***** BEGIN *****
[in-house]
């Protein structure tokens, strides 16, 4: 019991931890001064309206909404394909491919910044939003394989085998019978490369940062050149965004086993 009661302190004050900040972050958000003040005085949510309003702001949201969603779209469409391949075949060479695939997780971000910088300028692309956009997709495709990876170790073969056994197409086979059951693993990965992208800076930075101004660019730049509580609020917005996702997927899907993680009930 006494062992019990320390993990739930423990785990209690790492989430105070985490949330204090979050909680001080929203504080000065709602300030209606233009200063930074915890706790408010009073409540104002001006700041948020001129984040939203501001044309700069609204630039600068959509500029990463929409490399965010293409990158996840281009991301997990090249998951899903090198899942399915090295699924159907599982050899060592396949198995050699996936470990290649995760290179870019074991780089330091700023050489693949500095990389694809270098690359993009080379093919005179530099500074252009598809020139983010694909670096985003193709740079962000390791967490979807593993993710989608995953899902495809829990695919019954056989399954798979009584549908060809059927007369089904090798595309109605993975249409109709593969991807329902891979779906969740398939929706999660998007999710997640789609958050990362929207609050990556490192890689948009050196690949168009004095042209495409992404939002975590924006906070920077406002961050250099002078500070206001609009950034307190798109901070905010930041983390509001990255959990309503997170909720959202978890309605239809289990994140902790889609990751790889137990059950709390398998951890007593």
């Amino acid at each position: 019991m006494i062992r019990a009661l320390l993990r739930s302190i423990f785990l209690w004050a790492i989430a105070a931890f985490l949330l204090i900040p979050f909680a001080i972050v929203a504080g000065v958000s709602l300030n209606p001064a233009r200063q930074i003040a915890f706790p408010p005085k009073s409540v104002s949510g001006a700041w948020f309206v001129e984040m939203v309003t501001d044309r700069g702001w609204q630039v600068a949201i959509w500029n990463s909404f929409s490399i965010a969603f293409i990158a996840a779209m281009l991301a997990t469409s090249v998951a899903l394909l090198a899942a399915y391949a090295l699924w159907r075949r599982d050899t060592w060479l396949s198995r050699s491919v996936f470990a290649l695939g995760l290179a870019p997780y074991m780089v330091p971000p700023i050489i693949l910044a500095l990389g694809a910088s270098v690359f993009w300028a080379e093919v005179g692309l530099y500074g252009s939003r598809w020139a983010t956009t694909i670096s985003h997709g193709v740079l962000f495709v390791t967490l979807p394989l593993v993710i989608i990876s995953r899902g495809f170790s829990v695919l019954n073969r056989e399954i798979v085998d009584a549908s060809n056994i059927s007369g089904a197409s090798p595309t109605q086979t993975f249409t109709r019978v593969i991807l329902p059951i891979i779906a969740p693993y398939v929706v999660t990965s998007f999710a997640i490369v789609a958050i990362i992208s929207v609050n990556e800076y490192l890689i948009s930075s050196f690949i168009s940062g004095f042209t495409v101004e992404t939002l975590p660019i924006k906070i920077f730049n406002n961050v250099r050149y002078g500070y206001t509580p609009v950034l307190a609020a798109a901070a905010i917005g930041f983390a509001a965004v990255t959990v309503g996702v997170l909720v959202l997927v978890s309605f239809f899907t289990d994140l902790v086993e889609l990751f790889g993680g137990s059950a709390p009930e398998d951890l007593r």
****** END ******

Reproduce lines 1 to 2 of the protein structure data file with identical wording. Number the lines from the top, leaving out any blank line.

[in-house]
């Protein structure tokens, strides 16, 4: 019991931890001064309206909404394909491919910044939003394989085998019978490369940062050149965004086993 009661302190004050900040972050958000003040005085949510309003702001949201969603779209469409391949075949060479695939997780971000910088300028692309956009997709495709990876170790073969056994197409086979059951693993990965992208800076930075101004660019730049509580609020917005996702997927899907993680009930 006494062992019990320390993990739930423990785990209690790492989430105070985490949330204090979050909680001080929203504080000065709602300030209606233009200063930074915890706790408010009073409540104002001006700041948020001129984040939203501001044309700069609204630039600068959509500029990463929409490399965010293409990158996840281009991301997990090249998951899903090198899942399915090295699924159907599982050899060592396949198995050699996936470990290649995760290179870019074991780089330091700023050489693949500095990389694809270098690359993009080379093919005179530099500074252009598809020139983010694909670096985003193709740079962000390791967490979807593993993710989608995953899902495809829990695919019954056989399954798979009584549908060809059927007369089904090798595309109605993975249409109709593969991807329902891979779906969740398939929706999660998007999710997640789609958050990362929207609050990556490192890689948009050196690949168009004095042209495409992404939002975590924006906070920077406002961050250099002078500070206001609009950034307190798109901070905010930041983390509001990255959990309503997170909720959202978890309605239809289990994140902790889609990751790889137990059950709390398998951890007593």